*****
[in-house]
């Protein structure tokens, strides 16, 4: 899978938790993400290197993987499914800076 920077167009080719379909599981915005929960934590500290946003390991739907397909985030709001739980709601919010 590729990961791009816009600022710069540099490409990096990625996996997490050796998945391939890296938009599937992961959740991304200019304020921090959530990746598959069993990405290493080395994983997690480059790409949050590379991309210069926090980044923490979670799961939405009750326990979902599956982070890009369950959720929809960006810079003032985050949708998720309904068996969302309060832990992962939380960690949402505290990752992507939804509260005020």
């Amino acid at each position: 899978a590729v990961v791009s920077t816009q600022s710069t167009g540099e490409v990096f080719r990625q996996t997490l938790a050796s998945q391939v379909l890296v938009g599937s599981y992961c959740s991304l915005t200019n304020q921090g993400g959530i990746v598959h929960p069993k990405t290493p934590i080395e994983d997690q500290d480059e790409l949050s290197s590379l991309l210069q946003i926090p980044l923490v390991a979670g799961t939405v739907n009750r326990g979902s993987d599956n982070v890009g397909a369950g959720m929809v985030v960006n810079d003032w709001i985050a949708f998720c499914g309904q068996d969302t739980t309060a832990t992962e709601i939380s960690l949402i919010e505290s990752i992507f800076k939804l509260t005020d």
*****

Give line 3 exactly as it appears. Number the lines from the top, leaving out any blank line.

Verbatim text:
């Amino acid at each position: 899978a590729v990961v791009s920077t816009q600022s710069t167009g540099e490409v990096f080719r990625q996996t997490l938790a050796s998945q391939v379909l890296v938009g599937s599981y992961c959740s991304l915005t200019n304020q921090g993400g959530i990746v598959h929960p069993k990405t290493p934590i080395e994983d997690q500290d480059e790409l949050s290197s590379l991309l210069q946003i926090p980044l923490v390991a979670g799961t939405v739907n009750r326990g979902s993987d599956n982070v890009g397909a369950g959720m929809v985030v960006n810079d003032w709001i985050a949708f998720c499914g309904q068996d969302t739980t309060a832990t992962e709601i939380s960690l949402i919010e505290s990752i992507f800076k939804l509260t005020d």